Mental Help Net
  •  
Child Development & Parenting: Early (3-7)
Resources
Basic Information
Development During Early Childhood, Toddler, and Preschool Stages Parenting Your Todder, Preschooler, and Young ChildToilet TrainingDisciplining Your Toddler, Preschooler, and Young ChildNurturing Your Toddler, Preschooler, and Young Child
Latest NewsQuestions and AnswersBlog EntriesVideosLinksBook Reviews
Therapist Search
Find a Therapist:
 (USA/CAN only)

Use our Advanced Search to locate a therapist outside of North America.

Related Topics

Child & Adolescent Development: Overview
Childhood Mental Disorders and Illnesses
Parenting
Child Care
Child Development & Parenting: Infants (0-2)
Child Development & Parenting: Middle (8-11)

Allan Schwartz, Ph.D.Allan Schwartz, Ph.D.
Dr. Schwartz's Weblog

When Children Steal

Allan Schwartz, LCSW, Ph.D. Updated: Aug 11th 2009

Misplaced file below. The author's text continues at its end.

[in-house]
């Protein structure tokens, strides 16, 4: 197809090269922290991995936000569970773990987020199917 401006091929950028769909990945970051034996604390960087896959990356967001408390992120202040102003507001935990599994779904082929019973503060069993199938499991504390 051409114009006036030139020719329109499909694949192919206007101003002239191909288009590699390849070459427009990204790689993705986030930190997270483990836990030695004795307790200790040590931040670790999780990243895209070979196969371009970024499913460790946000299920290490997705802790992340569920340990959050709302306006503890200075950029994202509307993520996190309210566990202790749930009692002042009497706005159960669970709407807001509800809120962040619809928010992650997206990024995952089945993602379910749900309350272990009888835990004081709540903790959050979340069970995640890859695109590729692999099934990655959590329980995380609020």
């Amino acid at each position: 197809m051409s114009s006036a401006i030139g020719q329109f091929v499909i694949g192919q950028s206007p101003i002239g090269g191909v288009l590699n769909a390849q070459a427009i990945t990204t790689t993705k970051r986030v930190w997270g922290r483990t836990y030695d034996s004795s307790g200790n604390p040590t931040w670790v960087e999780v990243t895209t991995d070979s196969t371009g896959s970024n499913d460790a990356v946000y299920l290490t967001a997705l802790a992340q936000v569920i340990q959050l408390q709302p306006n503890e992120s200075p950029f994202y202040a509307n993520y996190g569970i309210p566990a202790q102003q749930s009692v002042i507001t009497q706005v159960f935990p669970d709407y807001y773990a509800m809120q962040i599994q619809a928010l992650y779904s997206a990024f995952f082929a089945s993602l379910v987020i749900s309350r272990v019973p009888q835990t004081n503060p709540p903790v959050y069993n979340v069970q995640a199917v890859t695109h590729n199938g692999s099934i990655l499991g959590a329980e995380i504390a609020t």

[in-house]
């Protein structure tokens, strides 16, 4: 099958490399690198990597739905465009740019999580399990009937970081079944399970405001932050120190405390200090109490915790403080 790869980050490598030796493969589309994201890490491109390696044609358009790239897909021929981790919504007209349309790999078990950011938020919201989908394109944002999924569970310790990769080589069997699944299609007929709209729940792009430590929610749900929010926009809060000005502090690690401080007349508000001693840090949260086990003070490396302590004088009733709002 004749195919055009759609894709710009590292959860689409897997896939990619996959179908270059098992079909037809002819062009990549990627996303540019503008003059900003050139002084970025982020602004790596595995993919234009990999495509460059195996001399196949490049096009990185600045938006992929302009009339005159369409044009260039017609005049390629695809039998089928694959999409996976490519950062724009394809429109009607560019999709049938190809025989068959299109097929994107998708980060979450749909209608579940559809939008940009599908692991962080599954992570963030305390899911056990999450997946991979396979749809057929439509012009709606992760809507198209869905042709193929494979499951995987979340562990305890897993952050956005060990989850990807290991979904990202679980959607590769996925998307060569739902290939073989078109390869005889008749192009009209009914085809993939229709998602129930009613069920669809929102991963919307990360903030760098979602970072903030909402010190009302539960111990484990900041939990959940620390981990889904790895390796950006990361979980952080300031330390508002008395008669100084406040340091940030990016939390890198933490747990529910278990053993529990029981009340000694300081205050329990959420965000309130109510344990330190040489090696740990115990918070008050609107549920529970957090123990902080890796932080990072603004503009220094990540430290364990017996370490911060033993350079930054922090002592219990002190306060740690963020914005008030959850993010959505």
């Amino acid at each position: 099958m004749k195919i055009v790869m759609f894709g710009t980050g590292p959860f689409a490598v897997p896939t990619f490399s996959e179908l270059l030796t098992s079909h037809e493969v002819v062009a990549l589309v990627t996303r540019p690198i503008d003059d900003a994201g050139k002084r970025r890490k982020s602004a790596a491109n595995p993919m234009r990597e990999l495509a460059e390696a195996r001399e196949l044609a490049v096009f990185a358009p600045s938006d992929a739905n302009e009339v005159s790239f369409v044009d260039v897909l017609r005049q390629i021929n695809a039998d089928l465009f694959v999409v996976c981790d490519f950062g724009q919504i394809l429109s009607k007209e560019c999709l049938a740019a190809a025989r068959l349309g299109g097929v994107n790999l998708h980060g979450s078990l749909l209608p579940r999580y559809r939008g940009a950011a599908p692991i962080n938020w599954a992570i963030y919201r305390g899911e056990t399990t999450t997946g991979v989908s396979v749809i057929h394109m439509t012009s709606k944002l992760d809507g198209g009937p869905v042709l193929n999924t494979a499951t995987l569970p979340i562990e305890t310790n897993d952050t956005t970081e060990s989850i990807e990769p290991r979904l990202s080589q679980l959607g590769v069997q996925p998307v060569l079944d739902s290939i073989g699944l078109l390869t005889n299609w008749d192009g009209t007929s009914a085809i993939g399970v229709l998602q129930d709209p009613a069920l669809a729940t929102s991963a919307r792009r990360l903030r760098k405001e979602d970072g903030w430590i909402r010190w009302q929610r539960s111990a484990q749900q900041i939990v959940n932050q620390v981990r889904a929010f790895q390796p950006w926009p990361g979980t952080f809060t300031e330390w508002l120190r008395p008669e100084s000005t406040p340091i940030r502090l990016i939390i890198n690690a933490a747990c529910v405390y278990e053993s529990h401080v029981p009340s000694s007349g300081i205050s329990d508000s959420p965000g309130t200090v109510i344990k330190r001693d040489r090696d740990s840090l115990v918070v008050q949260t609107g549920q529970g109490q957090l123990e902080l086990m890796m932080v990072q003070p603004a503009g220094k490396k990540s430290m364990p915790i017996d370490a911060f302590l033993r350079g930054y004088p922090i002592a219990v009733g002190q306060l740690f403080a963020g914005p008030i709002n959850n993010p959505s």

Does the child in the photo look like he is going to steal some cookies?

Tuesday, August 11 2009, Perri Klass, MD, writing for the Science Section of the New York Times wrote an interesting article about children who steal. The article should come as a great relief to parents of young kids who fear that their boy or girl may become part of the list of America's Most Wanted. Dr. Klass quotes a variety of experts in the field of child development who state that stealing is very common in children from ages two to nine and even ten years old.

According to the experts quoted in the article, there are a variety of reasons why children steal. For example, a two year old child might take something from another child because, at that age, there is little or no understanding of the concept to sharing. In fact, at age two, groups of children are usually described as being involved in parallel play where there is no real interaction between children. In other words, two-year-olds have no understanding of "rules" that guide play at a later age.